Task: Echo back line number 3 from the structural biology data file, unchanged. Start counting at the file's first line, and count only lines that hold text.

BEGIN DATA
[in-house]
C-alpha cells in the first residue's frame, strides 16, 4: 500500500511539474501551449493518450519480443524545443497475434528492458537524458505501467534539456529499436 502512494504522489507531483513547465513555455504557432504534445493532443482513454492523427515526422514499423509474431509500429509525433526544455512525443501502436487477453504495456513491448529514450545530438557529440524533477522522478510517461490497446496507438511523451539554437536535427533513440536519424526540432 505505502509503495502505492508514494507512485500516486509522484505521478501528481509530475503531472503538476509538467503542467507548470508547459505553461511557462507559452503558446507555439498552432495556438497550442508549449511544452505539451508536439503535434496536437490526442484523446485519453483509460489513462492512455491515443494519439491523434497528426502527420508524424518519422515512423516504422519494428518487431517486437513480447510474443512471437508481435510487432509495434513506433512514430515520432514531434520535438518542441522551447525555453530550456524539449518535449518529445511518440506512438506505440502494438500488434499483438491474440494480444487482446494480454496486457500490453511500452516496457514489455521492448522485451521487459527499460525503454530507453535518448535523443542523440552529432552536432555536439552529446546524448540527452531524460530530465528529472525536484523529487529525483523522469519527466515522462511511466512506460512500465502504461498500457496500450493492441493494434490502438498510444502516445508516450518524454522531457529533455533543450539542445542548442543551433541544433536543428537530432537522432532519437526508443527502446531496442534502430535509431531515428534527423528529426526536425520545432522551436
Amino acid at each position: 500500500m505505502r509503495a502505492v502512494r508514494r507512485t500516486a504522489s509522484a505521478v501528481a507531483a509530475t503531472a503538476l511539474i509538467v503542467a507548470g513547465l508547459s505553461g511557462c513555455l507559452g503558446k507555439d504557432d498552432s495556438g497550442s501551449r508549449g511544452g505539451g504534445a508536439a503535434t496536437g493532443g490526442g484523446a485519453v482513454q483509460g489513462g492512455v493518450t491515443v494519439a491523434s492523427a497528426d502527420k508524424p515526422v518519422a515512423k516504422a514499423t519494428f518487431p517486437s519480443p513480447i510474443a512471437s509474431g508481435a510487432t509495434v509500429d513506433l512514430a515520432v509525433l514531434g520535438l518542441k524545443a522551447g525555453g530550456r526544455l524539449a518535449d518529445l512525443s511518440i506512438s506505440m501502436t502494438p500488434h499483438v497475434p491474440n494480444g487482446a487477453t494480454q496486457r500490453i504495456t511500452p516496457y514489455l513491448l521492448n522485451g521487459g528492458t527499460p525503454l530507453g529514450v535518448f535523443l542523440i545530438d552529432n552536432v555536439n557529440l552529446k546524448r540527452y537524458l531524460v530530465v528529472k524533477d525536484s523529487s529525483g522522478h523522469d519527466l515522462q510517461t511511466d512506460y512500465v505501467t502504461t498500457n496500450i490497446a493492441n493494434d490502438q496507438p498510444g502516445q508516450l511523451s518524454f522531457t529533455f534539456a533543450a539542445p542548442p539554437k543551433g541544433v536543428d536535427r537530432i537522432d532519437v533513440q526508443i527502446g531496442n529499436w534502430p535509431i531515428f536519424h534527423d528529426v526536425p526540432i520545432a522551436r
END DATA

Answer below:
Amino acid at each position: 500500500m505505502r509503495a502505492v502512494r508514494r507512485t500516486a504522489s509522484a505521478v501528481a507531483a509530475t503531472a503538476l511539474i509538467v503542467a507548470g513547465l508547459s505553461g511557462c513555455l507559452g503558446k507555439d504557432d498552432s495556438g497550442s501551449r508549449g511544452g505539451g504534445a508536439a503535434t496536437g493532443g490526442g484523446a485519453v482513454q483509460g489513462g492512455v493518450t491515443v494519439a491523434s492523427a497528426d502527420k508524424p515526422v518519422a515512423k516504422a514499423t519494428f518487431p517486437s519480443p513480447i510474443a512471437s509474431g508481435a510487432t509495434v509500429d513506433l512514430a515520432v509525433l514531434g520535438l518542441k524545443a522551447g525555453g530550456r526544455l524539449a518535449d518529445l512525443s511518440i506512438s506505440m501502436t502494438p500488434h499483438v497475434p491474440n494480444g487482446a487477453t494480454q496486457r500490453i504495456t511500452p516496457y514489455l513491448l521492448n522485451g521487459g528492458t527499460p525503454l530507453g529514450v535518448f535523443l542523440i545530438d552529432n552536432v555536439n557529440l552529446k546524448r540527452y537524458l531524460v530530465v528529472k524533477d525536484s523529487s529525483g522522478h523522469d519527466l515522462q510517461t511511466d512506460y512500465v505501467t502504461t498500457n496500450i490497446a493492441n493494434d490502438q496507438p498510444g502516445q508516450l511523451s518524454f522531457t529533455f534539456a533543450a539542445p542548442p539554437k543551433g541544433v536543428d536535427r537530432i537522432d532519437v533513440q526508443i527502446g531496442n529499436w534502430p535509431i531515428f536519424h534527423d528529426v526536425p526540432i520545432a522551436r